Dr. Amanda Frick: I do not necessarily use ANY kind of supplement or intervention for EVERY patient. Probiotics may be a very common intervention that I use, because they are applicable to an array of disease and causes of imbalance, and sometimes, digestive enzymes, but neither are necessarily required for the treatment of all patients.
Q: Today’s society sees a lot of people suffering from conditions that lead to chronic pain. From a naturopathic perspective, what are your views on pain management?
Dr. Amanda Frick: The most important aspect of pain management is to find the cause. There is no way to treat pain without knowing WHY the pain exists. There may be methods used as a band-aid in the time it takes to resolve the cause, but purely “pain management” is not treating the cause, from my perspective.
Q: Diabetes and high blood pressure are two very common conditions impacting society today. What is the thought process behind treating these conditions via naturopathic methods?
Dr. Amanda Frick: There is much focus on dietary/lifestyle modification for any patient being treated from a Naturopathic perspective, but it is particularly important for hypertension and diabetes. Naturopathic medicine can really shine here, in the modification and empowerment of patients to prevent and cure their chronic conditions such as these.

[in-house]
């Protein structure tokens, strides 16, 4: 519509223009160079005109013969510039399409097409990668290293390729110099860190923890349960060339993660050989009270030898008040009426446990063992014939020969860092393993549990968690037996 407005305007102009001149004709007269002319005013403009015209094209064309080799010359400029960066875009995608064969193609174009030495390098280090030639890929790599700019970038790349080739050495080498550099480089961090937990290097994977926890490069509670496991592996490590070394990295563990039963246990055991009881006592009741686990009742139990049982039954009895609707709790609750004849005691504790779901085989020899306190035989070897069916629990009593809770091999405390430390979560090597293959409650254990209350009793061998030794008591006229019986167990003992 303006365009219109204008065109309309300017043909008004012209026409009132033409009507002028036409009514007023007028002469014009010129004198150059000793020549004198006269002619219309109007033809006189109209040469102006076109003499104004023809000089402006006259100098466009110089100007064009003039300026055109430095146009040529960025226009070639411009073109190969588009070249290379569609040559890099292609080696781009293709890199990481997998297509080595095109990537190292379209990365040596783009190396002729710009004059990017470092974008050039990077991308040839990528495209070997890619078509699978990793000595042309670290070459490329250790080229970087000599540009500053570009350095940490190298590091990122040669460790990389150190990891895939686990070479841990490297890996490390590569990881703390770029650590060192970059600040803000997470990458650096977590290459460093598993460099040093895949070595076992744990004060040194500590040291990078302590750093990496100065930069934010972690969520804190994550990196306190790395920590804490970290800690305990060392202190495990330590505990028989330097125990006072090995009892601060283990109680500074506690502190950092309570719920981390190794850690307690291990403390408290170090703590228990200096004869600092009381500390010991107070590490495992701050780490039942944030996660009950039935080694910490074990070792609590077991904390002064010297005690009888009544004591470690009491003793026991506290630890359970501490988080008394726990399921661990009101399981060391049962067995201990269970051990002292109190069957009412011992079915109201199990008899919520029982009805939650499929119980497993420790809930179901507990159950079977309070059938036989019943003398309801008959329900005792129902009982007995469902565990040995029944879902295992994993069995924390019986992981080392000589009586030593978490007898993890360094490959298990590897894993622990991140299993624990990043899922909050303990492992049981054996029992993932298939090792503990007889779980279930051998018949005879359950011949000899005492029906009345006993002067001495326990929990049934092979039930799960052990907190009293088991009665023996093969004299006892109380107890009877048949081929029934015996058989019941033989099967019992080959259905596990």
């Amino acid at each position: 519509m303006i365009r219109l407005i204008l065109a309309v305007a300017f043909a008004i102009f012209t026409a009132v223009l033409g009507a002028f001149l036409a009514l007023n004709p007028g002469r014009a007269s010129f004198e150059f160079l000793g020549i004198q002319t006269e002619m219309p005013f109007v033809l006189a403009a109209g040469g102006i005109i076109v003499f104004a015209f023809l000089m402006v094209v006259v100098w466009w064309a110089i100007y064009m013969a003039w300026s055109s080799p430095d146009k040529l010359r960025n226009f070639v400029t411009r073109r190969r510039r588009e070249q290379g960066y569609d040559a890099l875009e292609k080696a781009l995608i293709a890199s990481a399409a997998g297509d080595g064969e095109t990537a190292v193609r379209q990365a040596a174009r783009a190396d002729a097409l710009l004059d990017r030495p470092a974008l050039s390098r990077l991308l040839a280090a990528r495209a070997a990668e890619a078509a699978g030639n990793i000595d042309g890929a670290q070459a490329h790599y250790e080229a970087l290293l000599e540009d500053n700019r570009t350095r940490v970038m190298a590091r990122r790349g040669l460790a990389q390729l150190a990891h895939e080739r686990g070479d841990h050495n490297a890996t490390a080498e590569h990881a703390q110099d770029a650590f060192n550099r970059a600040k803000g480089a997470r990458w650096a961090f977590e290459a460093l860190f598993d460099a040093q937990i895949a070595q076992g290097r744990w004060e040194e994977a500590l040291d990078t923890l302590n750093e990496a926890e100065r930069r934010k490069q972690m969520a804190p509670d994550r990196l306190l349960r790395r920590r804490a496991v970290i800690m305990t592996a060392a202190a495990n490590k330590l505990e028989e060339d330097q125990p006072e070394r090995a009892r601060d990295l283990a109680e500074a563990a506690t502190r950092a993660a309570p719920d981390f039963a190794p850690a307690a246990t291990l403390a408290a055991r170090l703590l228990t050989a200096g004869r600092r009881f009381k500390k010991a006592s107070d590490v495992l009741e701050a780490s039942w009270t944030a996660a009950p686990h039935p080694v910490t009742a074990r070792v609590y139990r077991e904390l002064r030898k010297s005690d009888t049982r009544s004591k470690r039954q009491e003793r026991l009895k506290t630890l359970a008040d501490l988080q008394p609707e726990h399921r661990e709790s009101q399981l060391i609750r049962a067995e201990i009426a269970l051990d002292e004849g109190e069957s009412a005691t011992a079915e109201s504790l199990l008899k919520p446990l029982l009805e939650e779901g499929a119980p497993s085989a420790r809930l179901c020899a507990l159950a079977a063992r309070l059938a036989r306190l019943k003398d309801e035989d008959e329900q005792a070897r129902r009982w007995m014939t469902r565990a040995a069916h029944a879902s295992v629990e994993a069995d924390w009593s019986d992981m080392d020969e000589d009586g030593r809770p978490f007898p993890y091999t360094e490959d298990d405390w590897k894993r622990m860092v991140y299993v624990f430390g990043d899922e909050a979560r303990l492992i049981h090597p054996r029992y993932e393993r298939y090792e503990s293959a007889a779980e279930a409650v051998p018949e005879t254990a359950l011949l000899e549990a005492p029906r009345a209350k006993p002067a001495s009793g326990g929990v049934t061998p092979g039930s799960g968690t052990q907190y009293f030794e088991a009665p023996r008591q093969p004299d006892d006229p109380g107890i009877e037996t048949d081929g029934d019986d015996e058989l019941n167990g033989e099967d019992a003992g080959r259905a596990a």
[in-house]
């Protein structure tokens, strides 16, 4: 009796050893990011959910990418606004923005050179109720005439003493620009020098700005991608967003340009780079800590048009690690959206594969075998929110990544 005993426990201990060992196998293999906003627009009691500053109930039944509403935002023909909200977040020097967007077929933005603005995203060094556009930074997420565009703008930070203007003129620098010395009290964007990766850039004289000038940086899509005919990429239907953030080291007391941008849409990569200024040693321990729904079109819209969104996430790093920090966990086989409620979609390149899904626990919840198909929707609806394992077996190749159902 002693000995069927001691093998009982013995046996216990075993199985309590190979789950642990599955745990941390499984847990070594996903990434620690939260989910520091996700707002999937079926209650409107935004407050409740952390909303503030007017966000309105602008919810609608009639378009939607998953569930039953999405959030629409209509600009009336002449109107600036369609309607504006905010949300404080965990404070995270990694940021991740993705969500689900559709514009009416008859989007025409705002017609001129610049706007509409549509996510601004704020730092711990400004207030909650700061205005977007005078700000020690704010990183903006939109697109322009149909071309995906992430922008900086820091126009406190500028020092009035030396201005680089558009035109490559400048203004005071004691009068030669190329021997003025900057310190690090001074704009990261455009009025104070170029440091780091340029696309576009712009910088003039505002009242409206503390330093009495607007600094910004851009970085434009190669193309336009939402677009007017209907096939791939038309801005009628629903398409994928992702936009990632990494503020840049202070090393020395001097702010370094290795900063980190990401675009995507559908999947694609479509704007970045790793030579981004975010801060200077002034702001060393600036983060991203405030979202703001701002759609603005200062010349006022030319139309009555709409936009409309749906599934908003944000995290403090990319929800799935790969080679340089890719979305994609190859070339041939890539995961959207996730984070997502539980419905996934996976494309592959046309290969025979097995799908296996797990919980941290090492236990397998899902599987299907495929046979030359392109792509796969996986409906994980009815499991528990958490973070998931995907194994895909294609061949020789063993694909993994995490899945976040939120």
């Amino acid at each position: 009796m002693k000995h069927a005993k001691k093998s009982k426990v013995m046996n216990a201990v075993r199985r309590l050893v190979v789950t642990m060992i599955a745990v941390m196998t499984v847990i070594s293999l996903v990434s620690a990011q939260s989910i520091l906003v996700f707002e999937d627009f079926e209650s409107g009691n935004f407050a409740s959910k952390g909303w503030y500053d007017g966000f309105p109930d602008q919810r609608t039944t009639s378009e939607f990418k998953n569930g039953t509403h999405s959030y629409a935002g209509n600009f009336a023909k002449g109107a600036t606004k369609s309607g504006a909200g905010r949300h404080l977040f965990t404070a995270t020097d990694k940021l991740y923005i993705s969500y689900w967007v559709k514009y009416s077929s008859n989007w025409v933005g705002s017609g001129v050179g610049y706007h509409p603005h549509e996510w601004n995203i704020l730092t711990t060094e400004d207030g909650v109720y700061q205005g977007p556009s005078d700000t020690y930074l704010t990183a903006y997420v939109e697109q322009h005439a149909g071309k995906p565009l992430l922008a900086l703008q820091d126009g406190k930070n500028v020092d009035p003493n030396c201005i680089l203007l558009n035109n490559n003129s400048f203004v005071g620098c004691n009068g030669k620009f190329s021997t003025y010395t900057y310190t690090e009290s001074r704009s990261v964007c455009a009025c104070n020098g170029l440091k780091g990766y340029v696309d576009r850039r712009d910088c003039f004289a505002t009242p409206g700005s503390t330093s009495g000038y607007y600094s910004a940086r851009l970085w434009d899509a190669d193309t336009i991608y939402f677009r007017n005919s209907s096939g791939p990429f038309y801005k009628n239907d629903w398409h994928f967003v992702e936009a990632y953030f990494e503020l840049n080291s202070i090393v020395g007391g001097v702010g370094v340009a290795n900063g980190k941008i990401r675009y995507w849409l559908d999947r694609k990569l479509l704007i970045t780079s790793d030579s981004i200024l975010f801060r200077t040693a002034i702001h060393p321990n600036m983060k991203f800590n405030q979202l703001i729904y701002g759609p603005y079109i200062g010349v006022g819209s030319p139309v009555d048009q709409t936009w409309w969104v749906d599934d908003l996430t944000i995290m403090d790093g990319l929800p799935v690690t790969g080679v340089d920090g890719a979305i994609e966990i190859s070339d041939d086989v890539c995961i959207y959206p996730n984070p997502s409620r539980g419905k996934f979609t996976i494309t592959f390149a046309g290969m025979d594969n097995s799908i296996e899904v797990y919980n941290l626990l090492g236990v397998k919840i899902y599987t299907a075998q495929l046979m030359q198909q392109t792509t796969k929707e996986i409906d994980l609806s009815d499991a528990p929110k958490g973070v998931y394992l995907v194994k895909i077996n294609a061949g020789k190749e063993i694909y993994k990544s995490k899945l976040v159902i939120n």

Q: If there was one piece of advice regarding naturopathic health care you could give anyone who would listen, what would it be?
Dr. Amanda Frick: There is almost always another option, and there is always a way that you can have more control over your health and wellness. Stand up and participate in your health and wellness, and never let anyone tell you that you don’t have options.
Q: What is best way to contact you to book an appointment, visit your clinic, or ask for a phone consultation?
Dr. Amanda Frick:
Amanda Frick, ND
Licensed Naturopathic Doctor
900 Wilshire Blvd
Santa Monica, CA 90401
Appointments can be made via phone at 424-645-7456 or via email at firstname.lastname@example.org. I do offer complimentary 15-minute consultations, and encourage patients to interview NDs to find the right fit, and choose a doctor whom they wish to establish a relationship with, so that they are most comfortable taking an active role in their wellness journey.
Thank you, and have a beautiful day!